The redundancies in Destiny's campaign, strikes, and Crucible content are a shame, too, considering the moments of greatness Rise of Iron does deliver.

The redundancies in Destiny’s campaign, strikes, and Crucible content are a shame, too, considering the moments of greatness Rise of Iron does deliver. The quest line to obtain the newest version of Gjallahorn, Destiny’s now-mythical rocket launcher, culminates in a massive battle the likes of which Bungie hasn’t created since its Halo days. Archon’s Forge, the expansion’s new public event space, plays host to chaotic battles between a possible nine players and a variety of alien bosses. The sheer spectacle of these skirmishes combines with Destiny’s mechanical fluidity to create some of the shooter’s finest moments to date.

This rings true in Rise of Iron’s Wrath of the Machine raid. The trek pits you and five other players against an array of enemies in a bevy of complex scenarios that don’t use boss battles and hordes of enemies as crutches.

While these elements are present, Wrath of the Machine demands that you rethink what a boss fight can be: without spoiling too much, one section of the raid asks you not just to battle a massive enemy, but use it as transportation, too. Wrath of the Machine’s final encounter is one of those shining moments I keep coming back to. Despite the difficulty you’ll encounter, it’s a stunning combination of teamwork, survival techniques, and combat tactics, as well as using the expansion’s pervasive Siva against itself, that will carry your squad through.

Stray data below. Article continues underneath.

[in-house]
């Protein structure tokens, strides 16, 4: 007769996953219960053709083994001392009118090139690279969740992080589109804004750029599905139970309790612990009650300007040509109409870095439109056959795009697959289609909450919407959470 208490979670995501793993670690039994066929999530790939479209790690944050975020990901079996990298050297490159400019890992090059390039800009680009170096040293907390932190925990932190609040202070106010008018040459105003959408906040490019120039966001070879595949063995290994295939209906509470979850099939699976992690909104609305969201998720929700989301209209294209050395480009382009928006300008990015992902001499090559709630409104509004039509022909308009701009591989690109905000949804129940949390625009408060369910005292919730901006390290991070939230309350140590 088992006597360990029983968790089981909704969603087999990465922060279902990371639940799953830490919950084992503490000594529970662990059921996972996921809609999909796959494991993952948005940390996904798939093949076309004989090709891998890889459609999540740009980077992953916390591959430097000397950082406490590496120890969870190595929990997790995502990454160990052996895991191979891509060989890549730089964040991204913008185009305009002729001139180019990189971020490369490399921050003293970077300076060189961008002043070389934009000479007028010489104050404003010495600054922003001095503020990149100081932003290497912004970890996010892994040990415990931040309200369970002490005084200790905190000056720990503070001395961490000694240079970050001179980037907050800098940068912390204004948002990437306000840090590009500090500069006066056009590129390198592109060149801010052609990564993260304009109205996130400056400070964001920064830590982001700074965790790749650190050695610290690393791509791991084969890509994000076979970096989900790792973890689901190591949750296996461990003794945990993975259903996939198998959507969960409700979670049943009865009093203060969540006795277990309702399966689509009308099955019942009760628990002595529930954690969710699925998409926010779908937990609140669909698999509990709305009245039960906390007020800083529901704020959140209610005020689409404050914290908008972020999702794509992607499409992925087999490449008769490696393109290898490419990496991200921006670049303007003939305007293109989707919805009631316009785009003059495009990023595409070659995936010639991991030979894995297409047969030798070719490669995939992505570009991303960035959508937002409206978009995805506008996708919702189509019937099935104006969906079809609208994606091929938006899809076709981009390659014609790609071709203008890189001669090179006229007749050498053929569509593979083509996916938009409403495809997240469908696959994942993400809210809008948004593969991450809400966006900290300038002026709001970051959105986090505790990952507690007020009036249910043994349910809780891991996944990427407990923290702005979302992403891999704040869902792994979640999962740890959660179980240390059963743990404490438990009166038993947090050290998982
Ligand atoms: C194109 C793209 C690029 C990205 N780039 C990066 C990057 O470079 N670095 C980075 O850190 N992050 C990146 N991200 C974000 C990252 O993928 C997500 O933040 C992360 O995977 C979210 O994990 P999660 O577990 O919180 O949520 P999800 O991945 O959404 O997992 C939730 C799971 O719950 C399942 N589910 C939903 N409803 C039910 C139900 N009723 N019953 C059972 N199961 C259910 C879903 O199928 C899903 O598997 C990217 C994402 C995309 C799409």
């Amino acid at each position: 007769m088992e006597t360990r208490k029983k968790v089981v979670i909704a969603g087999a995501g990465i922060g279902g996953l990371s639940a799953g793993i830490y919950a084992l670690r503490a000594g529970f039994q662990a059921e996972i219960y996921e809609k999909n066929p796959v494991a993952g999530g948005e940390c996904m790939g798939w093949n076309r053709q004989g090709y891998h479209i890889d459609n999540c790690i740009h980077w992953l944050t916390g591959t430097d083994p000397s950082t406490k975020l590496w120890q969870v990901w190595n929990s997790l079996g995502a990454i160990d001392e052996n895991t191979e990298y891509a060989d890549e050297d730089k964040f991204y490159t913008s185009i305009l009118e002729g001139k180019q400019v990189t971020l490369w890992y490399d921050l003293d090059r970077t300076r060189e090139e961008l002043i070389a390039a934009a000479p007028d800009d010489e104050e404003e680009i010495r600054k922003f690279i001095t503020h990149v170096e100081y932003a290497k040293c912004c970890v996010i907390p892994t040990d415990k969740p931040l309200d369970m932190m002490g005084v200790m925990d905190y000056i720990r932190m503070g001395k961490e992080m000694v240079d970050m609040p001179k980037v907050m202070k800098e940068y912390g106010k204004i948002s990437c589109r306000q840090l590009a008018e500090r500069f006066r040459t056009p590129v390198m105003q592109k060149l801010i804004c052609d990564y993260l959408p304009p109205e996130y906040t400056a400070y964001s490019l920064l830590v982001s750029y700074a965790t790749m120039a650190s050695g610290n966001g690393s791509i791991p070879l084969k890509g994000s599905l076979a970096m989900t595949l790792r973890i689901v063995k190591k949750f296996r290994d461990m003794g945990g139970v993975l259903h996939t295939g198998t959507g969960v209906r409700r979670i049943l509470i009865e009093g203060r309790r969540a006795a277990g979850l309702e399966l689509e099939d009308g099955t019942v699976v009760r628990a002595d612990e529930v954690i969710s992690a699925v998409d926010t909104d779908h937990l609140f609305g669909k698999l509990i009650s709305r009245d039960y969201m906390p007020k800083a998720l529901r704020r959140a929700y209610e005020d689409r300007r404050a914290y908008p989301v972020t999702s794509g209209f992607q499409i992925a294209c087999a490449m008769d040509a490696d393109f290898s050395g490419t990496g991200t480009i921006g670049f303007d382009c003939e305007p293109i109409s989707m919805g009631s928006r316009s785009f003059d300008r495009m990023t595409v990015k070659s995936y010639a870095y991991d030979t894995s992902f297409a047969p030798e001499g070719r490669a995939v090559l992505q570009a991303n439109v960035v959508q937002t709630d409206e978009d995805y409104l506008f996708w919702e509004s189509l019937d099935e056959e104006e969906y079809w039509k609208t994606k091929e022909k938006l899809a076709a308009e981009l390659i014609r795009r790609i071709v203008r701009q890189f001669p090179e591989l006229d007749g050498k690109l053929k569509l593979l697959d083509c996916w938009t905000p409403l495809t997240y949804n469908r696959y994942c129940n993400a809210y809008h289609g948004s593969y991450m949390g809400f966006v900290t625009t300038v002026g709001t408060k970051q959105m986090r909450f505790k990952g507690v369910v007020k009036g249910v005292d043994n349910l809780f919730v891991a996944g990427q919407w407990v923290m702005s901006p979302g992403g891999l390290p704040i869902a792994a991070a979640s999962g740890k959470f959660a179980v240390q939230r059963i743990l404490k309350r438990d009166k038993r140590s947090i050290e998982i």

The new strike pits you against two enemies, only one of which is susceptible to damage.

But the raid is the sparkling light at the end of an often-dreary tunnel. I spent dozens of hours slogging through familiar strikes, uninspired new Crucible content, and a patrol zone that felt like a retread, not an adventure. I found myself playing more for the new gear and Light levels--for the progress--than the actual enjoyment.

As an expansion that revamped how Destiny actually played, last year’s The Taken King was a major step forward for the shooter. But Rise of Iron feels merely like the other foot catching up to rest firmly in place. It feels timid. It feels safe. It feels like the last remaining breath before the possible sequel, as if Destiny is standing still and waiting for inspiration to arrive, rather than going out to find it.

Categories: Games

66 AW16 Campaigns We’re Double Tapping RN